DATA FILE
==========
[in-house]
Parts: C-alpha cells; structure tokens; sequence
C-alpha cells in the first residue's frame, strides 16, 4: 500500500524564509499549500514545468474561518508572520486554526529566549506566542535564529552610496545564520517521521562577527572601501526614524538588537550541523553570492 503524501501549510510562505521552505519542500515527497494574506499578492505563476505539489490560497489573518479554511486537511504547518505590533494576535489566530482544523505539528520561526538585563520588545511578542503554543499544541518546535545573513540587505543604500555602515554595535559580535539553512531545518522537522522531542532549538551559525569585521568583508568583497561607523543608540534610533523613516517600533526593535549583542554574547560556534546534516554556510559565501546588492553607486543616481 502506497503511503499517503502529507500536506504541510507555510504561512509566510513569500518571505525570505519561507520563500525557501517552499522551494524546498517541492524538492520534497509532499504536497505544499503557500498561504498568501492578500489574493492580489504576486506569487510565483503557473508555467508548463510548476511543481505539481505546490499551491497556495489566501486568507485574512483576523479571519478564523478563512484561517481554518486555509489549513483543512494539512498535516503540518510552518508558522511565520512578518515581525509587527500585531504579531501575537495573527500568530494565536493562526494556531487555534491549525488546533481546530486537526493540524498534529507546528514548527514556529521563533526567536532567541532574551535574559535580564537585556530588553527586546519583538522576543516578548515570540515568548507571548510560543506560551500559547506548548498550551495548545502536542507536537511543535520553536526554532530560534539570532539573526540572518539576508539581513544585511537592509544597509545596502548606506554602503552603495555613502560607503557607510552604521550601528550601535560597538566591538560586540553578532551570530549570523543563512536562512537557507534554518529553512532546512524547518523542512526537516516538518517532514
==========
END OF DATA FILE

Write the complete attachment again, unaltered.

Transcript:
[in-house]
Parts: C-alpha cells; structure tokens; sequence
C-alpha cells in the first residue's frame, strides 16, 4: 500500500524564509499549500514545468474561518508572520486554526529566549506566542535564529552610496545564520517521521562577527572601501526614524538588537550541523553570492 503524501501549510510562505521552505519542500515527497494574506499578492505563476505539489490560497489573518479554511486537511504547518505590533494576535489566530482544523505539528520561526538585563520588545511578542503554543499544541518546535545573513540587505543604500555602515554595535559580535539553512531545518522537522522531542532549538551559525569585521568583508568583497561607523543608540534610533523613516517600533526593535549583542554574547560556534546534516554556510559565501546588492553607486543616481 502506497503511503499517503502529507500536506504541510507555510504561512509566510513569500518571505525570505519561507520563500525557501517552499522551494524546498517541492524538492520534497509532499504536497505544499503557500498561504498568501492578500489574493492580489504576486506569487510565483503557473508555467508548463510548476511543481505539481505546490499551491497556495489566501486568507485574512483576523479571519478564523478563512484561517481554518486555509489549513483543512494539512498535516503540518510552518508558522511565520512578518515581525509587527500585531504579531501575537495573527500568530494565536493562526494556531487555534491549525488546533481546530486537526493540524498534529507546528514548527514556529521563533526567536532567541532574551535574559535580564537585556530588553527586546519583538522576543516578548515570540515568548507571548510560543506560551500559547506548548498550551495548545502536542507536537511543535520553536526554532530560534539570532539573526540572518539576508539581513544585511537592509544597509545596502548606506554602503552603495555613502560607503557607510552604521550601528550601535560597538566591538560586540553578532551570530549570523543563512536562512537557507534554518529553512532546512524547518523542512526537516516538518517532514